The China Sports Column is a SupChina weekly feature.
China’s Supreme Court has ruled in favor of NBA legend Michael Jordan after an eight-year legal fight with Chinese sportswear company Qiao Dan.
But while the court ruled Qian Dan had illegally used Jordan’s name — Jordan is “Qiáo Dān 乔丹” in Chinese — it decided that Qiao Dan had not infringed on Jordan’s “Jumpman” logo:
The logo was referred to the State Intellectual Property Office for a retrial, meaning the case may continue.
Jordan initially brought the case before Chinese courts in 2012. Back in 2016, Jordan won a small victory in the Supreme Court, which barred Qiao Dan from using the Chinese characters — 乔丹 — but allowed the continued use of the pinyin “Qiao Dan.”
Since the ruling in 2016, the Chinese courts also ruled in favor of New Balance against three local shoemakers over the “N” logo. The court awarded the company $1.5 million, believed to be the most for a foreign company in a trademark dispute.
Trademarks and intellectual property protection are a vital part of the first phase of the U.S.-China trade talks agreed upon in January. In the agreement, China vowed to increase protections on IP.
Fresh off the ruling, China Daily jumped on the decision to use it as “an example of how the country provides equal intellectual property rights protection and an optimized business environment to foreign litigants.”
Qiao Dan responded on Weibo that the latest ruling “would not impact the normal use of its other existing trademarks, nor would it affect normal business operations.”
Sun Yang’s performance in CAS hearing rated “one out of 10” by lawyer
Jeffrey Benz, a sports lawyer who frequently works as a Court of Arbitration of Sport (CAS) arbitrator, joined a panel for The Beijing News on Sunday alongside Chinese sports reporter Wang Qinbo and Chinese sports lawyer Cai Guo to discuss the Sun Yang case.
Asked to rate how Sun did at his CAS hearing last November, Benz had this to say, as reported by the South China Morning Post: “Unfortunately, I can’t go lower than a zero, but I’d have to give them a one.”
Benz told the panel that he was shocked at how unprofessional the Sun legal team was at the beginning of the trail, which was hurt by translation issues.
“It seems to me that somehow Nixon and Kissinger successfully met with Zhou Enlai and Mao back in 1972, and there must be good interpreters available between English and Mandarin, and he chose these people,” Benz said in the video call.
In addition to criticizing the translation problems, Benz also questions the swimmer’s decision on his counsel. The lawyer praised the quality of the CAS choice of Richard Young. But Sun went with an unknown: Ian Meakin.
“[Richard Young is] one of a handful of lawyers where you would really say, ‘Wow, that person is really the anti-doping guru in the world,’” Benz said. “Rich is the one who is widely credited with drafting the world anti-doping code. You know I tend to get used a fair amount with CAS, and I don’t know Ian Meakin.”
Sun was banned from all swimming competitions for eight years last November for obstructing testers in his home.
World Table Tennis Championships on the chopping block
The International Table Tennis Federation (ITTF) is considering canceling the individual portion of the World Championships as part of an overhaul to the ping-pong competition calendar.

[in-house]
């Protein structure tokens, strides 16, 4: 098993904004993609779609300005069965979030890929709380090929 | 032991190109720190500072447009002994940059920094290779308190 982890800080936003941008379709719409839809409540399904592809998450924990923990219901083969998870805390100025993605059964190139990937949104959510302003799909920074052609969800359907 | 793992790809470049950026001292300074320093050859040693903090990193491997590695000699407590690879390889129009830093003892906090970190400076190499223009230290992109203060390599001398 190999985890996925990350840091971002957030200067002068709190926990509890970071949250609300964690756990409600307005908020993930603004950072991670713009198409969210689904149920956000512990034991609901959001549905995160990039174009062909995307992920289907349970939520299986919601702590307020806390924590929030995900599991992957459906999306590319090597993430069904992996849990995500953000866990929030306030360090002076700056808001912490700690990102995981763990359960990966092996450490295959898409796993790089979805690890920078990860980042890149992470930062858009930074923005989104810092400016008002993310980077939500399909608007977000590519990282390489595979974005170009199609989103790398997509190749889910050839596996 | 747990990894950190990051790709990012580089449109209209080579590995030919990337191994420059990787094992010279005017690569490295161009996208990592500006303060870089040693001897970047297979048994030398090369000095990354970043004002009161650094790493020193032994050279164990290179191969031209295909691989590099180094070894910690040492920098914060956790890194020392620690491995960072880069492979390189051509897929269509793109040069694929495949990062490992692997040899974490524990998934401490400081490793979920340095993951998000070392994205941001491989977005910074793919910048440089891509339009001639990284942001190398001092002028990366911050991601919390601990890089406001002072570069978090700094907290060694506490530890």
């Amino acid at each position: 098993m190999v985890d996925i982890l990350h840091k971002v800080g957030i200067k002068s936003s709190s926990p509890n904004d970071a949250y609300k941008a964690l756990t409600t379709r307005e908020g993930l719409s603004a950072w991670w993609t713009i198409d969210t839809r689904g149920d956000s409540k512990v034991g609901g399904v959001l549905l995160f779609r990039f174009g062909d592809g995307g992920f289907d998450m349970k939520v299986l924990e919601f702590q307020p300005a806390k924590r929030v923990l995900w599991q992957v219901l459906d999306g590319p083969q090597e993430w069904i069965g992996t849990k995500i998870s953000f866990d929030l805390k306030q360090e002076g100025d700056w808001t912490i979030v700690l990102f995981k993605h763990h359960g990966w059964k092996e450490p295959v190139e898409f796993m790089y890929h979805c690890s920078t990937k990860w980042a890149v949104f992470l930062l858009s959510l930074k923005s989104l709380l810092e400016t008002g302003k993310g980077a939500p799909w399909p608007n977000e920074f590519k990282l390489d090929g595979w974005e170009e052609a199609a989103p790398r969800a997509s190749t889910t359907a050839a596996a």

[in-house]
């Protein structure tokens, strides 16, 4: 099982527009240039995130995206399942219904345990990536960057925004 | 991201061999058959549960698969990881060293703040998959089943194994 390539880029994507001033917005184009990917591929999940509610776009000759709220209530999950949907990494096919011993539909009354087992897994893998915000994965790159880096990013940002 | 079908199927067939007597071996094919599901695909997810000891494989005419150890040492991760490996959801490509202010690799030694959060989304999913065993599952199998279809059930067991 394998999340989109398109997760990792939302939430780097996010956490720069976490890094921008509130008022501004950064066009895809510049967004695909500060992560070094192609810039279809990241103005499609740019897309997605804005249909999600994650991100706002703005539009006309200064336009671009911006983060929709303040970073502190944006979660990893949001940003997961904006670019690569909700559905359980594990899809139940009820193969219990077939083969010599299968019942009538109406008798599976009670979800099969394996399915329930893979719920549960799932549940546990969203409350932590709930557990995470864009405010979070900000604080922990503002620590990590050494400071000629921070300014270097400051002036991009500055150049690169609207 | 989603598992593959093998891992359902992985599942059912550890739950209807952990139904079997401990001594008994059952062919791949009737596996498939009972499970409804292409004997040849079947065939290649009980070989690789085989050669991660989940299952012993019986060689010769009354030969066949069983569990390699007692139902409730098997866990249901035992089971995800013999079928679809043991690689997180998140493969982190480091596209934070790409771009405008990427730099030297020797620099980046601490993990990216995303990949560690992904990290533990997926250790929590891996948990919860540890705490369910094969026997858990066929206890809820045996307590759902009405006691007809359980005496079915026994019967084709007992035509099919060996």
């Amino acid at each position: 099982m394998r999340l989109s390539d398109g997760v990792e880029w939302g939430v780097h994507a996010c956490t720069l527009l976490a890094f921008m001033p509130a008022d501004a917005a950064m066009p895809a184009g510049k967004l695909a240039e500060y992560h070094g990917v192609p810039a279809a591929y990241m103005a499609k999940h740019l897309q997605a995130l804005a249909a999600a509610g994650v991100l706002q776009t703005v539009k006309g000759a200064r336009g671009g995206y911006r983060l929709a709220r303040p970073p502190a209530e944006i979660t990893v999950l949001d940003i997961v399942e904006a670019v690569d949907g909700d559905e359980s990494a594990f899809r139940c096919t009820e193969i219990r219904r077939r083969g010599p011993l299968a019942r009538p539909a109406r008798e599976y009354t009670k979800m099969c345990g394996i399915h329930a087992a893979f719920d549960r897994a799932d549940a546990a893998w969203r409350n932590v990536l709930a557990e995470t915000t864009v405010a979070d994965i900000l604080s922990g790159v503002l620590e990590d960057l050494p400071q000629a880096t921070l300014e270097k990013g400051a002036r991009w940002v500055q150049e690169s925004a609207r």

The World Table Tennis Championships have been held since 1926, with team and individual World Championships alternating years since 1999. The next individual World Championships is scheduled for 2021 in Houston.
But the ITTF has been mulling the idea of playing three to four “Grand Smashes” every year, similar to “majors” in tennis and golf. The goal is “to modernize its commercial business activities and, ultimately, unlock the full potential of table tennis so that it can compete among the highest-profile sports in the world.”
ITTF CEO Steve Dainton wrote that the individual Championships, the biennial event that crowns the top player in the world, could be overshadowed by the Grand Smashes.
Not surprisingly, the Grand Smashes format seeks to capitalize on the vast Chinese market. In the history of World Table Tennis Championships, as of 2019, China has twice the number of medals (407) than the next closest country, Hungary (202).
Stephon Marbury back in Beijing
The Wall Street Journal has a story today about Stephon Marbury’s impressively fast response to COVID-19:
Stephon Marbury saw what the coronavirus had done to China. So on March 8, the National Basketball Association star-turned-Chinese sports hero decided to sound the alarm bell. He sent an email to NBA commissioner Adam Silver.
“The games have to stop now,” Marbury wrote from Westchester, N.Y., where he was visiting. “The game won’t be fun if people die.”
Marbury, who now coaches the Chinese Basketball Association’s Beijing Royal Fighters, worried that packed arenas would spread the virus. He begged Silver: “Please be the one to make the hard, easy decision.”
Silver thanked Marbury for his perspective, replied that the league was developing contingency plans and consulting with public-health experts, but remained noncommittal. Three days later, he didn’t have a choice. The first NBA player had tested positive, and Silver abruptly suspended the season.
The China basketball legend is back in Beijing, preparing for the resumption of the Chinese Basketball Association season, which could happen as early as next month. Marbury is coach of the Beijing Royal Fighters, currently sitting in a five-way tie for 4th place.
The China Sports Column runs every week on SupChina.